On this page you find more information on LIGA’s ongoing research projects.

STaR-AD: The role of short tandem repeats in Alzheimer’s disease

Tandem repeats are types of repetitive elements in the human genome that are arranged in a tandem (i.e. head-to-tail) pattern of variable motif size. Although a disease-causing role of longer-than-normal short tandem repeats (STRs) has been established for nearly three dozen disorders, systematic research into the role of STRs in human disease was hindered until recently by limitations of both sequencing technology and downstream computational analyses. In the “STaR-AD” project, we will systematically investigate the potential role of STR expansions in contributing to AD liability. In collaboration with partners at the Competence Center for Genomic Analysis at UKSH-Campus Kiel as well as several collaborators in the US, France and Australia, the LIGA-led study aims to shed new light on the role that STRs play in the onset and progression of Alzheimer’s disease. STaR-AD is also linked to the “Alzheimer’s Genome Project”, led by long-standing LIGA collaborator Prof. Rudolph Tanzi at Harvard Medical School. Within LIGA, Valerija Dobricic will serve as the overarching Principal Investigator of this exciting new project which is the first of its type in Alzheimer’s disease. See also this link for a press release of University of Lübeck on STaR-AD (in German). Funding: DFG (from October, 2020 – September, 2023).



CIRCUITS-AD: Identifying novel epigenetic biomarkers of human cognitive aging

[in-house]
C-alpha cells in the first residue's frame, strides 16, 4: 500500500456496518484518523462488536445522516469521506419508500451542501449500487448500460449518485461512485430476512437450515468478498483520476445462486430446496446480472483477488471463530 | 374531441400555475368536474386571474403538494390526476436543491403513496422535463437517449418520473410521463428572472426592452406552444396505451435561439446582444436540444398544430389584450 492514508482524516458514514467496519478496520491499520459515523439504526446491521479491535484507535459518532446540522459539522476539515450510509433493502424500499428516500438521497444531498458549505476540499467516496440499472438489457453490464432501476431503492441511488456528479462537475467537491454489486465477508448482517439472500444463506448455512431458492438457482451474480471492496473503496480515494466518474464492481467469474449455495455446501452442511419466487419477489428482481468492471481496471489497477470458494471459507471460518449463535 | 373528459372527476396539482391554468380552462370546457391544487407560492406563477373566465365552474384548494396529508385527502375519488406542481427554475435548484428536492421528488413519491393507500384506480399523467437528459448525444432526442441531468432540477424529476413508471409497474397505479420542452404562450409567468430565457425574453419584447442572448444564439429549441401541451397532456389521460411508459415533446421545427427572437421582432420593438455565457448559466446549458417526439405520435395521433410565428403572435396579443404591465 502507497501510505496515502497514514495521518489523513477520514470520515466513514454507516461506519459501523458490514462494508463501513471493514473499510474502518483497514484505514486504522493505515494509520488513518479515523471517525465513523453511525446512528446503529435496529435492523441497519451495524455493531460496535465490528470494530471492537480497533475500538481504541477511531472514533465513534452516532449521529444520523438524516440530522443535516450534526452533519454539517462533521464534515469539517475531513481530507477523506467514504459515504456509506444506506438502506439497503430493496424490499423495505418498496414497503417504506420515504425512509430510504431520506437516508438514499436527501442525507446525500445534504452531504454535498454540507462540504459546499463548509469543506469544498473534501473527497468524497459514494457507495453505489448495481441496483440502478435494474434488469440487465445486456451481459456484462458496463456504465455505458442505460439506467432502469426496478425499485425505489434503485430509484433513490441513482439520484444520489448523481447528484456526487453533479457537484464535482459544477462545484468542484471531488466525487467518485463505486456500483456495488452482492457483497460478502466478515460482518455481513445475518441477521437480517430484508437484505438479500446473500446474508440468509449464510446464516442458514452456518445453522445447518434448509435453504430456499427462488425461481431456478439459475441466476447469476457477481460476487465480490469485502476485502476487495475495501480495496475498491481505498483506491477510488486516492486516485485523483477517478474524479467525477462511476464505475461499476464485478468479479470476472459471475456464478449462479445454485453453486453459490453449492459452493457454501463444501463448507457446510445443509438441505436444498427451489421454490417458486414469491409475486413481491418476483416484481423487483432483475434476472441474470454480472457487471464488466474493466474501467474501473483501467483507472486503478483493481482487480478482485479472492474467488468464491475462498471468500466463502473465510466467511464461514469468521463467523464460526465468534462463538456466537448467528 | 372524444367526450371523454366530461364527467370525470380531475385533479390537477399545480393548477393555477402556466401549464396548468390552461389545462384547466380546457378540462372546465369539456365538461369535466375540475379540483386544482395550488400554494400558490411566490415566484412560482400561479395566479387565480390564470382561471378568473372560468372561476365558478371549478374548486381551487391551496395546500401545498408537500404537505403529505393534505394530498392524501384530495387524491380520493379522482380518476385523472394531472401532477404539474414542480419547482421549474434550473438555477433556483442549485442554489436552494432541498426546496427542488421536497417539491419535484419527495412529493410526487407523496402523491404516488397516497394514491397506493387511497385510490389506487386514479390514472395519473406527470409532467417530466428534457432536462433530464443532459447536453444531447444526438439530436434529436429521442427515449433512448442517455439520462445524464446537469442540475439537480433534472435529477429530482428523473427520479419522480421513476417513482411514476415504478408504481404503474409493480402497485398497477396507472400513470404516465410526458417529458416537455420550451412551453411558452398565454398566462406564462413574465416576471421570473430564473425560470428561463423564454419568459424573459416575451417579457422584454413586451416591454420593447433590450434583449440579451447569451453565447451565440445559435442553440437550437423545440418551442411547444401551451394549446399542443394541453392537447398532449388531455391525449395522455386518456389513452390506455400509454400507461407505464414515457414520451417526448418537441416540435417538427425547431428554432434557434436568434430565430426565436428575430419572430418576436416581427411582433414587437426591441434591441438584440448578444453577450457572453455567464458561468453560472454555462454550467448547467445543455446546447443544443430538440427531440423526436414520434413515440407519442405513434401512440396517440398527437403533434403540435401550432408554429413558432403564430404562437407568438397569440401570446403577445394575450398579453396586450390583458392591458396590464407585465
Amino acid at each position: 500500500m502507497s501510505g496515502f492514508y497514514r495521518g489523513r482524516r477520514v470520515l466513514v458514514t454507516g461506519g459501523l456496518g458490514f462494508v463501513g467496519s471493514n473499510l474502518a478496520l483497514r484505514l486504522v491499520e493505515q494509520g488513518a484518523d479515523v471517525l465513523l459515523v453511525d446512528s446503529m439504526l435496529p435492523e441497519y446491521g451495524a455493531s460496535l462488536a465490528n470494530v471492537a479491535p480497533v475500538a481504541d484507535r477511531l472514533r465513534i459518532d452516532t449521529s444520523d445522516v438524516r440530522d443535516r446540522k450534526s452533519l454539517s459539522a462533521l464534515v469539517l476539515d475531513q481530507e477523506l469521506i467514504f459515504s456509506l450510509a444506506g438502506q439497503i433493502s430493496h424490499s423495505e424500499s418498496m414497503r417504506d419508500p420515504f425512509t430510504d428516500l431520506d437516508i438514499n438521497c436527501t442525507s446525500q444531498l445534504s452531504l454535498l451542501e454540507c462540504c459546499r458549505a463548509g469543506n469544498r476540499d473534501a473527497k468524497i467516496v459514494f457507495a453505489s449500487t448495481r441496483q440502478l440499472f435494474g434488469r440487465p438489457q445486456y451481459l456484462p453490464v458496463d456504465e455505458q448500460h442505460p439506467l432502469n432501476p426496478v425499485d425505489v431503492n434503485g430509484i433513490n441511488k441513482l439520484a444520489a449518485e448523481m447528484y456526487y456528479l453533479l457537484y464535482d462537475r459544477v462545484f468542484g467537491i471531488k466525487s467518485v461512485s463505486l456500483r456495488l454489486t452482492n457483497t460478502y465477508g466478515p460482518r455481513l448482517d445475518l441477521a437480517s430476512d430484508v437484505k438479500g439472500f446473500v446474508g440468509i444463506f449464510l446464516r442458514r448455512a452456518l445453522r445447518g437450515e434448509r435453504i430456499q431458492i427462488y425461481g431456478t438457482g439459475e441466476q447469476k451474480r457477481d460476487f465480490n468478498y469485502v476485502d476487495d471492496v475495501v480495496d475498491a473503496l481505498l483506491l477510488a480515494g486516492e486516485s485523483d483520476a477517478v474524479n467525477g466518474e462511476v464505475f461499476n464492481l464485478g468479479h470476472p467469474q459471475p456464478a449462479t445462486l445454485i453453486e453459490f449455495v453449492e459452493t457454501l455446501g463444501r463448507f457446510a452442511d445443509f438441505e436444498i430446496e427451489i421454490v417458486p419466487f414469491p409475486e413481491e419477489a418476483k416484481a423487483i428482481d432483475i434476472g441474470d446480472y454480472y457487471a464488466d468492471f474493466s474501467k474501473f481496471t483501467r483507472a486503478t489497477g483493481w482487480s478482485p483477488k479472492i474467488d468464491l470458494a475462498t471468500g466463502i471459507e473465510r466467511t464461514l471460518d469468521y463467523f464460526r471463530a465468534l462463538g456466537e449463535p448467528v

Cognitive decline and the development of age-related conditions such as Alzheimer’s disease (AD) are determined by the concerted action of genetic, epigenetic and non-genetic factors. Over the last decade, genetics research in AD has progressed at unprecedented pace owing to the application of high-throughput genotyping technologies in the context of genome-wide association studies (GWAS). However, it is becoming increasingly evident that variants of the DNA sequence themselves do not fully explain AD’s phenotypic picture and that other mechanisms, such as those related to epigenetics, must make substantial contributions to disease development and progression. In this project, we study the impact of epigenetics on three important domains. First, we aim to decipher the correlation of DNA methylation (DNAm) patterns in brains and buccal swabs from the same individuals examined neuropathologically at the Massachusetts Alzheimer’s Disease Research Center (MADRC). Second, we aim to perform one of the largest epigenome-wide association studies (EWAS) to date on AD-relevant neuropsychiatric phenotypes in participants from the Berlin Aging Study II (BASE-II). Third, we will assess expression levels of micro-RNAs derived from BASE-II plasma samples to perform one of the first miRNA-based transcriptome-wide association studies in the field. Our project is one of eight subprojects from the CIRCUITS-AD consortium led by NIH Epigenomics Road Map PI Dr. Manolis Kellis at MIT, Cambridge, USA. Funding: Cure Alzheimers Fund (from Jan, 2020 – December, 2021).